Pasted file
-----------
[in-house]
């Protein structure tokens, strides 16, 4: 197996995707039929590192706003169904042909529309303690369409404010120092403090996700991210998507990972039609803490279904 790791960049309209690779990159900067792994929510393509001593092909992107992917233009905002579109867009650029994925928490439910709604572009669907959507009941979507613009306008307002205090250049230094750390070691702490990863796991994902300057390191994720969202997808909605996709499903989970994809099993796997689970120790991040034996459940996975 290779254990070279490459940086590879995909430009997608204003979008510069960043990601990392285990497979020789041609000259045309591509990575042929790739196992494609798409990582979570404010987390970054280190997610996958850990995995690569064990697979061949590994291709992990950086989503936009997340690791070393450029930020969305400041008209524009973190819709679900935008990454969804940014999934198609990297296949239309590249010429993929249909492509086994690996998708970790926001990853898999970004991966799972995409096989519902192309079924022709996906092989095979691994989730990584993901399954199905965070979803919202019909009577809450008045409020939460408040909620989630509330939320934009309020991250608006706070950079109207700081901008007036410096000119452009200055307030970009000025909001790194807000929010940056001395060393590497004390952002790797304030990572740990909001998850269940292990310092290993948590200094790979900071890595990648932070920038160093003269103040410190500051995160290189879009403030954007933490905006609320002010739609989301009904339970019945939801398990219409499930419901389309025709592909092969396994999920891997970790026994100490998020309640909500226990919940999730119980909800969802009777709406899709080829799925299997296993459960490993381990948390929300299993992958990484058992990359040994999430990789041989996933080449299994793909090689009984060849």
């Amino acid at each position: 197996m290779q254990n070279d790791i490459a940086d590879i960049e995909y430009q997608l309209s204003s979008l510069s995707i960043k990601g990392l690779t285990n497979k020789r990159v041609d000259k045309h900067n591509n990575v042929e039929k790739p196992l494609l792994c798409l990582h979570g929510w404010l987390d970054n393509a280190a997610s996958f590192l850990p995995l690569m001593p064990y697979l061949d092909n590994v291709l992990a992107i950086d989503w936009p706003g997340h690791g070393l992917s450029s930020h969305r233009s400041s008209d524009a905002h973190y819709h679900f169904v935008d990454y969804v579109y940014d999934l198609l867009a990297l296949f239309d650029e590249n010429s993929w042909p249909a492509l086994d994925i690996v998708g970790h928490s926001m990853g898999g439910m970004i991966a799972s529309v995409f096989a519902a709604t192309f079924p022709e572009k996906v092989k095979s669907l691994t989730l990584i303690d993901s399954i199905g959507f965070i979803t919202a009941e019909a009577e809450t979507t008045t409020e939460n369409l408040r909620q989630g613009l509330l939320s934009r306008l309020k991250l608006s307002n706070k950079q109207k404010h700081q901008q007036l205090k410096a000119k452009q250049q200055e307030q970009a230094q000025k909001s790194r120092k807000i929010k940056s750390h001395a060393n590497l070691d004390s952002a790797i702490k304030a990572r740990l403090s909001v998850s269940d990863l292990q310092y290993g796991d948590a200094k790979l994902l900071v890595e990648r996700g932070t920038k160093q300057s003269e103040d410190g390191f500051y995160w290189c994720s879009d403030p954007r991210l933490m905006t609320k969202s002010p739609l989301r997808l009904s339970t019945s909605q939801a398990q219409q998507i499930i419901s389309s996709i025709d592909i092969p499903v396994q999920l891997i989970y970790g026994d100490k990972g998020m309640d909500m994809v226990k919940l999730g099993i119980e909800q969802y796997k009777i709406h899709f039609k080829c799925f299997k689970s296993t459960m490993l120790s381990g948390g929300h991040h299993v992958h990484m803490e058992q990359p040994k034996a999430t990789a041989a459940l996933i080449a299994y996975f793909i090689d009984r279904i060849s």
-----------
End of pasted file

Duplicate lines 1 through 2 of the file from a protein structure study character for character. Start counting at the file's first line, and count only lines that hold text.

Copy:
[in-house]
């Protein structure tokens, strides 16, 4: 197996995707039929590192706003169904042909529309303690369409404010120092403090996700991210998507990972039609803490279904 790791960049309209690779990159900067792994929510393509001593092909992107992917233009905002579109867009650029994925928490439910709604572009669907959507009941979507613009306008307002205090250049230094750390070691702490990863796991994902300057390191994720969202997808909605996709499903989970994809099993796997689970120790991040034996459940996975 290779254990070279490459940086590879995909430009997608204003979008510069960043990601990392285990497979020789041609000259045309591509990575042929790739196992494609798409990582979570404010987390970054280190997610996958850990995995690569064990697979061949590994291709992990950086989503936009997340690791070393450029930020969305400041008209524009973190819709679900935008990454969804940014999934198609990297296949239309590249010429993929249909492509086994690996998708970790926001990853898999970004991966799972995409096989519902192309079924022709996906092989095979691994989730990584993901399954199905965070979803919202019909009577809450008045409020939460408040909620989630509330939320934009309020991250608006706070950079109207700081901008007036410096000119452009200055307030970009000025909001790194807000929010940056001395060393590497004390952002790797304030990572740990909001998850269940292990310092290993948590200094790979900071890595990648932070920038160093003269103040410190500051995160290189879009403030954007933490905006609320002010739609989301009904339970019945939801398990219409499930419901389309025709592909092969396994999920891997970790026994100490998020309640909500226990919940999730119980909800969802009777709406899709080829799925299997296993459960490993381990948390929300299993992958990484058992990359040994999430990789041989996933080449299994793909090689009984060849």